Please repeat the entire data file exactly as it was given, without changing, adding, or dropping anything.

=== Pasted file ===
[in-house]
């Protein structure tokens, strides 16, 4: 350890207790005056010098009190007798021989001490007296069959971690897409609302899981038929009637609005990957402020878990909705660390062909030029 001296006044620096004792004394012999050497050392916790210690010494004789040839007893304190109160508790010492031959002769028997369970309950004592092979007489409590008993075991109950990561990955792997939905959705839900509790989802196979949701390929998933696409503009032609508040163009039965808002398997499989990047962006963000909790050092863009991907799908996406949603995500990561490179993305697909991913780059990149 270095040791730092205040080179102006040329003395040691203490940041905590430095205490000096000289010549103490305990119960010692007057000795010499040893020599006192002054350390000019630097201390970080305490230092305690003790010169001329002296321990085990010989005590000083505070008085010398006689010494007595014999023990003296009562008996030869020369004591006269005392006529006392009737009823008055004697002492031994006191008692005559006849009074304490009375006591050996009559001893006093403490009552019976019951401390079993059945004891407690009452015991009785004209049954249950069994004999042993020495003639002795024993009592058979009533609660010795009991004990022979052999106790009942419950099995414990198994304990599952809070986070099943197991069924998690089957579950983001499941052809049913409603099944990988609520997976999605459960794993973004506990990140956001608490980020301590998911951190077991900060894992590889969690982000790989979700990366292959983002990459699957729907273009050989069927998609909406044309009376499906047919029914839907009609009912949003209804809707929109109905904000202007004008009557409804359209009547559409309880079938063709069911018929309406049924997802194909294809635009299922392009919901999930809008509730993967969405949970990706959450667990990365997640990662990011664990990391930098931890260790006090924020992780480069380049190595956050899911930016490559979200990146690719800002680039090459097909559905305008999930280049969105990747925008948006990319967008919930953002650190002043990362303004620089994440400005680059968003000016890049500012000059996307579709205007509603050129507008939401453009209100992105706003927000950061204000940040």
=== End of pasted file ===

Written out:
[in-house]
């Protein structure tokens, strides 16, 4: 350890207790005056010098009190007798021989001490007296069959971690897409609302899981038929009637609005990957402020878990909705660390062909030029 001296006044620096004792004394012999050497050392916790210690010494004789040839007893304190109160508790010492031959002769028997369970309950004592092979007489409590008993075991109950990561990955792997939905959705839900509790989802196979949701390929998933696409503009032609508040163009039965808002398997499989990047962006963000909790050092863009991907799908996406949603995500990561490179993305697909991913780059990149 270095040791730092205040080179102006040329003395040691203490940041905590430095205490000096000289010549103490305990119960010692007057000795010499040893020599006192002054350390000019630097201390970080305490230092305690003790010169001329002296321990085990010989005590000083505070008085010398006689010494007595014999023990003296009562008996030869020369004591006269005392006529006392009737009823008055004697002492031994006191008692005559006849009074304490009375006591050996009559001893006093403490009552019976019951401390079993059945004891407690009452015991009785004209049954249950069994004999042993020495003639002795024993009592058979009533609660010795009991004990022979052999106790009942419950099995414990198994304990599952809070986070099943197991069924998690089957579950983001499941052809049913409603099944990988609520997976999605459960794993973004506990990140956001608490980020301590998911951190077991900060894992590889969690982000790989979700990366292959983002990459699957729907273009050989069927998609909406044309009376499906047919029914839907009609009912949003209804809707929109109905904000202007004008009557409804359209009547559409309880079938063709069911018929309406049924997802194909294809635009299922392009919901999930809008509730993967969405949970990706959450667990990365997640990662990011664990990391930098931890260790006090924020992780480069380049190595956050899911930016490559979200990146690719800002680039090459097909559905305008999930280049969105990747925008948006990319967008919930953002650190002043990362303004620089994440400005680059968003000016890049500012000059996307579709205007509603050129507008939401453009209100992105706003927000950061204000940040």